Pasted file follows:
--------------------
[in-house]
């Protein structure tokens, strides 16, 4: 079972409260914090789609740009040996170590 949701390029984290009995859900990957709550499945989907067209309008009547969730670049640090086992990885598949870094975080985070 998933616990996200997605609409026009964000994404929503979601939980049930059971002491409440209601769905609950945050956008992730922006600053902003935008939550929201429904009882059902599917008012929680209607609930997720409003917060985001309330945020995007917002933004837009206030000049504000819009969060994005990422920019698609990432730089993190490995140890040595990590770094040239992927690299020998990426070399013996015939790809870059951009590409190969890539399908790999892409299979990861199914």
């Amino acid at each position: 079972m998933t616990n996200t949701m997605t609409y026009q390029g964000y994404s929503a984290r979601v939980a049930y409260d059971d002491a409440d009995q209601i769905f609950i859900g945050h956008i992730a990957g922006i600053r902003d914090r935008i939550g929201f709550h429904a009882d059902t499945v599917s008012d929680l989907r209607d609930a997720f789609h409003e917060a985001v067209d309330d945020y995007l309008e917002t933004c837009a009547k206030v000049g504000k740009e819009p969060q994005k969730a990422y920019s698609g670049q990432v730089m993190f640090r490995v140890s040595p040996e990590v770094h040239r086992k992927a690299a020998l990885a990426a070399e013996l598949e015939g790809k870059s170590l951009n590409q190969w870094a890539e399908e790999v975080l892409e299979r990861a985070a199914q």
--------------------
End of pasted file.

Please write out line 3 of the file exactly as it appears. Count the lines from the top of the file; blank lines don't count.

């Amino acid at each position: 079972m998933t616990n996200t949701m997605t609409y026009q390029g964000y994404s929503a984290r979601v939980a049930y409260d059971d002491a409440d009995q209601i769905f609950i859900g945050h956008i992730a990957g922006i600053r902003d914090r935008i939550g929201f709550h429904a009882d059902t499945v599917s008012d929680l989907r209607d609930a997720f789609h409003e917060a985001v067209d309330d945020y995007l309008e917002t933004c837009a009547k206030v000049g504000k740009e819009p969060q994005k969730a990422y920019s698609g670049q990432v730089m993190f640090r490995v140890s040595p040996e990590v770094h040239r086992k992927a690299a020998l990885a990426a070399e013996l598949e015939g790809k870059s170590l951009n590409q190969w870094a890539e399908e790999v975080l892409e299979r990861a985070a199914q």